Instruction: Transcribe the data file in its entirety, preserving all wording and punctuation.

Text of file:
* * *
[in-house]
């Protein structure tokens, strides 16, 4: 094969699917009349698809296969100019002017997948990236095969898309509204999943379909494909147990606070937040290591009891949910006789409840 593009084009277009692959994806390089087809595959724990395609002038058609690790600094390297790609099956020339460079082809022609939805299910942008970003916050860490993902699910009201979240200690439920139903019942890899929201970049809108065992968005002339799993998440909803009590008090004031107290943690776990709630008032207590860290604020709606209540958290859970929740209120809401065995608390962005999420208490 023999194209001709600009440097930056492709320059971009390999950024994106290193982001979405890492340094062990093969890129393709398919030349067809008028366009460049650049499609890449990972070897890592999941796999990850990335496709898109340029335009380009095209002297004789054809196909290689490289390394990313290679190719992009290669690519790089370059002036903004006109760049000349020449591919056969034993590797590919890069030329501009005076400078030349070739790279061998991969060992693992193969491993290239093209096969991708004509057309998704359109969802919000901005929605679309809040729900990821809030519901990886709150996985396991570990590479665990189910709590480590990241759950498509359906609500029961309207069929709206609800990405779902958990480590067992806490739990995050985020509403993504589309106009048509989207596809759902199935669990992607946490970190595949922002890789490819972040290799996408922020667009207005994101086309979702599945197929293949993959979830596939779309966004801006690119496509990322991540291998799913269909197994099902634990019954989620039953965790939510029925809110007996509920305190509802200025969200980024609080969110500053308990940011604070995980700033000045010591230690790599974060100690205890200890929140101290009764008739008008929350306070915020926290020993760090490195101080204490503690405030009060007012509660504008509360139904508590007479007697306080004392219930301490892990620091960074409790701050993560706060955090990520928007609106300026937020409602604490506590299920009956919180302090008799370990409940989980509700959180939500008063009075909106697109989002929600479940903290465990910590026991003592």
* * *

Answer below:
[in-house]
């Protein structure tokens, strides 16, 4: 094969699917009349698809296969100019002017997948990236095969898309509204999943379909494909147990606070937040290591009891949910006789409840 593009084009277009692959994806390089087809595959724990395609002038058609690790600094390297790609099956020339460079082809022609939805299910942008970003916050860490993902699910009201979240200690439920139903019942890899929201970049809108065992968005002339799993998440909803009590008090004031107290943690776990709630008032207590860290604020709606209540958290859970929740209120809401065995608390962005999420208490 023999194209001709600009440097930056492709320059971009390999950024994106290193982001979405890492340094062990093969890129393709398919030349067809008028366009460049650049499609890449990972070897890592999941796999990850990335496709898109340029335009380009095209002297004789054809196909290689490289390394990313290679190719992009290669690519790089370059002036903004006109760049000349020449591919056969034993590797590919890069030329501009005076400078030349070739790279061998991969060992693992193969491993290239093209096969991708004509057309998704359109969802919000901005929605679309809040729900990821809030519901990886709150996985396991570990590479665990189910709590480590990241759950498509359906609500029961309207069929709206609800990405779902958990480590067992806490739990995050985020509403993504589309106009048509989207596809759902199935669990992607946490970190595949922002890789490819972040290799996408922020667009207005994101086309979702599945197929293949993959979830596939779309966004801006690119496509990322991540291998799913269909197994099902634990019954989620039953965790939510029925809110007996509920305190509802200025969200980024609080969110500053308990940011604070995980700033000045010591230690790599974060100690205890200890929140101290009764008739008008929350306070915020926290020993760090490195101080204490503690405030009060007012509660504008509360139904508590007479007697306080004392219930301490892990620091960074409790701050993560706060955090990520928007609106300026937020409602604490506590299920009956919180302090008799370990409940989980509700959180939500008063009075909106697109989002929600479940903290465990910590026991003592």